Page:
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InnoGames reveals staff salaries: So how do your compensations compare?

Equal Pay Day is taking place on March 6 in Germany - a day when brave, pro-active companies reveal the pay grades of their staff
InnoGames reveals staff salaries: So how do your compensations compare?
  • InnoGames has updated its published salary bands, revealing the current earnings of employees by job role
  • The best-paid jobs at InnoGames are currently head developer and product manager head, both paying out salaries upwards of €115,000

March 6 marks Equal Pay Day in Germany, and German games developer and Forge of Empires creator InnoGames has updated its published salary bands in solidarity with the day's aims of reflecting the current earnings landscape and acting as a leveller for consistently appropriate pay in Germany’s games industry.

The company underwent a similar display of transparency in 2022.

Once again, the bands revealed cover approximately 80% of its workforce in a range of roles and experience levels, from developer to analyst, junior to head, all in the interests of ensuring fairness as job seekers enter new employment.

Into the earnings

For example, the company's reveal shows that a junior QA engineer at InnoGames can expect to earn €38,000 to €50,000 while a junior developer can expect €48,000 to €58,000. At the highest level, QA engineering experts earn upwards of €85,000 where head developers make €115,000 annually.

Artist salaries start at €34,000 at the lowest junior position and exceed €80,000 at the senior team lead level, overall these numbers are similar to community managers, who earn €34,000 at the least and over €85,000 in a senior team lead role.

"Regular" employees - above juniors but below seniors - earn up to €65,000 in QA engineer roles, €72,000 in analyst roles and €75,000 in developer roles.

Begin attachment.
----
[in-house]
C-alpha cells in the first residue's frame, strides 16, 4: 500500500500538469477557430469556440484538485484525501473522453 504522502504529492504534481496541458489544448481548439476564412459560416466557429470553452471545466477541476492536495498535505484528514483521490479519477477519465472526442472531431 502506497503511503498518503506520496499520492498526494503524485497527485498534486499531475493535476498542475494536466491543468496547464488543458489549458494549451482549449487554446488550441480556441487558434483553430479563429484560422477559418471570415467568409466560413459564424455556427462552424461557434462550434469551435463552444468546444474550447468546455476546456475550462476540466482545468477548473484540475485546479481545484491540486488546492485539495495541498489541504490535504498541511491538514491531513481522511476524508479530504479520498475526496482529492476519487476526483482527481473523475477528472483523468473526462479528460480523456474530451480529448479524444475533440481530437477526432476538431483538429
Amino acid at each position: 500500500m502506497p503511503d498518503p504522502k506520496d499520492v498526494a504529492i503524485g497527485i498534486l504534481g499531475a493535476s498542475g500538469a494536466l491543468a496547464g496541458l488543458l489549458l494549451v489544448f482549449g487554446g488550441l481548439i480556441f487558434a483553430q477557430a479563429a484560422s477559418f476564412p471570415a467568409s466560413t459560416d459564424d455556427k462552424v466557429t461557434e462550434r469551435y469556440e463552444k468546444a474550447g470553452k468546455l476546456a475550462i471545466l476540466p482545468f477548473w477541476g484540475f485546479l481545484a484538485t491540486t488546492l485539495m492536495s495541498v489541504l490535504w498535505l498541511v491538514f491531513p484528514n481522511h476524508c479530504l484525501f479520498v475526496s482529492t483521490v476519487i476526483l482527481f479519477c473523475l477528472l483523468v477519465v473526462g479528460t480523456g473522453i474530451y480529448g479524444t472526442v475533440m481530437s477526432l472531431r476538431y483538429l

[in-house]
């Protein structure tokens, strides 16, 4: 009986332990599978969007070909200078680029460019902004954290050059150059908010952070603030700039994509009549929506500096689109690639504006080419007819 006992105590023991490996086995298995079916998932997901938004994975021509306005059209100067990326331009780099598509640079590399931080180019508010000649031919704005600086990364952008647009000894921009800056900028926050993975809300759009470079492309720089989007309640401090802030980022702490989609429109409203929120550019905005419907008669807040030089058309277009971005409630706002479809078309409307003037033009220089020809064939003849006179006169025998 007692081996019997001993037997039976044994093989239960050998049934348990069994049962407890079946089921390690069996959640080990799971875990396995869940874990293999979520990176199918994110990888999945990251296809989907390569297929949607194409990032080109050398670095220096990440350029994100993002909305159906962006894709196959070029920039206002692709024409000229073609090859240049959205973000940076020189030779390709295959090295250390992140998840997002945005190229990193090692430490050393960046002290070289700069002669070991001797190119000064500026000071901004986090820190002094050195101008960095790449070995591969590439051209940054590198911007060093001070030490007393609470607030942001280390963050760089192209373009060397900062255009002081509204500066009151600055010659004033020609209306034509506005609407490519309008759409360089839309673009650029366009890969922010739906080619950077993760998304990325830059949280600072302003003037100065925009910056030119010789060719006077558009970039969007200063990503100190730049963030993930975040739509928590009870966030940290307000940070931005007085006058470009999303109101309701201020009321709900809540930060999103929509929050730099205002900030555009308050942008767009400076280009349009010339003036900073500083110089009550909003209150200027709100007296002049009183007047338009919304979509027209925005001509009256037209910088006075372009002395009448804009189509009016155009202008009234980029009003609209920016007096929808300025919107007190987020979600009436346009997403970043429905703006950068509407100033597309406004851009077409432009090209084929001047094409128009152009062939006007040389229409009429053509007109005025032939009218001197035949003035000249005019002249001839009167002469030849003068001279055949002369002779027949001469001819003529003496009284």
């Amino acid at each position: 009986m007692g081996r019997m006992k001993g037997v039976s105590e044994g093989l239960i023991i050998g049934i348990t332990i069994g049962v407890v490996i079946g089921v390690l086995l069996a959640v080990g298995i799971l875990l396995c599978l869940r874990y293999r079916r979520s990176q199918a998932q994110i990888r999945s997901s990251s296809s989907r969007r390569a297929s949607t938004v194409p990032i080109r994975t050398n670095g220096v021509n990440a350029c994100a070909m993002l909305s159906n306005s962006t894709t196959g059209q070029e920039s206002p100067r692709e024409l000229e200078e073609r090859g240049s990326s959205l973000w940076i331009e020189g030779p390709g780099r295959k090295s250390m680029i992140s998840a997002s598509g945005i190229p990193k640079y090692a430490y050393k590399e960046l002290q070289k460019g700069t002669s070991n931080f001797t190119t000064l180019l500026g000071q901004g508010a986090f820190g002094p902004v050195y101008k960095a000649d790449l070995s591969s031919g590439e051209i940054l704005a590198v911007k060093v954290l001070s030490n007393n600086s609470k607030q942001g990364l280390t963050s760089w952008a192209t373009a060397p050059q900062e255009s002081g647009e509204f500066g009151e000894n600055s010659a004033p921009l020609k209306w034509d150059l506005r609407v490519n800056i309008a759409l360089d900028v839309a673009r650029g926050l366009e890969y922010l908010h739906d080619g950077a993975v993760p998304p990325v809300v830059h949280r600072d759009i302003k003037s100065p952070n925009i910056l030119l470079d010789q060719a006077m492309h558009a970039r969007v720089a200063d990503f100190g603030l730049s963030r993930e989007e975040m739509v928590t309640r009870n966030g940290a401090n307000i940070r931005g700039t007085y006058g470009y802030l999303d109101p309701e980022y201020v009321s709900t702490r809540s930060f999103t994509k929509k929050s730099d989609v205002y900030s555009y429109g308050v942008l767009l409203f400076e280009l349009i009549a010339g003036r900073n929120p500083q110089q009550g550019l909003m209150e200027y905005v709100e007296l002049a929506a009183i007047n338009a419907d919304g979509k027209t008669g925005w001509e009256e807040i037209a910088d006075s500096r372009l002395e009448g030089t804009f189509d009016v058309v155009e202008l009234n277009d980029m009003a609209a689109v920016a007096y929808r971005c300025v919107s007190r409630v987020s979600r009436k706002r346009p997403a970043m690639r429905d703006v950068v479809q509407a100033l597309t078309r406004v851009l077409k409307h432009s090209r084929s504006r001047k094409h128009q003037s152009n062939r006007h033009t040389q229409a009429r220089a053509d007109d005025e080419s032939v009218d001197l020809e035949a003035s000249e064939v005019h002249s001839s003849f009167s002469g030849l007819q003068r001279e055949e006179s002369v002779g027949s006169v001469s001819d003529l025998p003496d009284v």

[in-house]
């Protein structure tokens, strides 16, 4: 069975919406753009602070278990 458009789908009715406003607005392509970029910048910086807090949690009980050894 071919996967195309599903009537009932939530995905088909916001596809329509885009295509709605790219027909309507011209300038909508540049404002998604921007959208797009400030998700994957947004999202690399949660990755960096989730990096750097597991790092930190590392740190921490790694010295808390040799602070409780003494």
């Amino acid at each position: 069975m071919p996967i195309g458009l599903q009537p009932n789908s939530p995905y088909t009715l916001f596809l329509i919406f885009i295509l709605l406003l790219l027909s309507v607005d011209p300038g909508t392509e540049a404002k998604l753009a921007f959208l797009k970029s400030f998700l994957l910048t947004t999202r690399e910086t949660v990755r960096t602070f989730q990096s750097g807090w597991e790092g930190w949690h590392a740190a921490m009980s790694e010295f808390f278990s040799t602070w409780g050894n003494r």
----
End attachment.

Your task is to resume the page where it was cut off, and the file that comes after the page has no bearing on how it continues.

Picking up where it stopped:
The best-paid jobs at InnoGames are currently head developer and product manager head, both paying out salaries upwards of €115,000.

Empowering employees

By publishing its salary brackets, InnoGames has created something of an unofficial reference point for Germany’s games industry and appropriate levels of pay, tackling pay discrepancies beyond a male and female divide by making information easily accessible.

Of course, pay will inevitably vary depending on the company, but InnoGames has been encouraged by the positive feedback around its transparency acting as a reference point.

"Our salary bands have become an unofficial salary survey of the German games industry. We could hardly have wished for better. Even now, more than a year and a half after the first publication, we are still receiving unsolicited positive feedback, which almost always focuses on fair pay regardless of gender or negotiating skills," said InnoGames co-founder and COO Michael Zillmer.

"Salary bands also ensure fairness in times of crisis because they guarantee that new employees earn just as much as the current workforce."

InnoGames director of people and culture Christiane Gäb added: "We put our salaries to the test at least once a year. Using externally acquired data, we check whether they still correspond to our positioning in the top third of the German labour market. If not, we raise them. If so, they remain unchanged. The last adjustment was made at the beginning of 2023, when there were increases of up to 37% within traditionally lower-paid career models such as game designer, artist, community manager and QA engineer."

This year's Equal Pay Day campaign in Germany is focusing around the connection between time and money, and how free men and women are in how they spend their time. The day lands on whichever date women "catch up" with men’s earnings from the year prior, and therefore varies significantly by country. Germany’s Equal Pay Day has gradually moved forward and stabilised on March 7 in recent years, though has only moved forward a day this year because of the extra work day in February.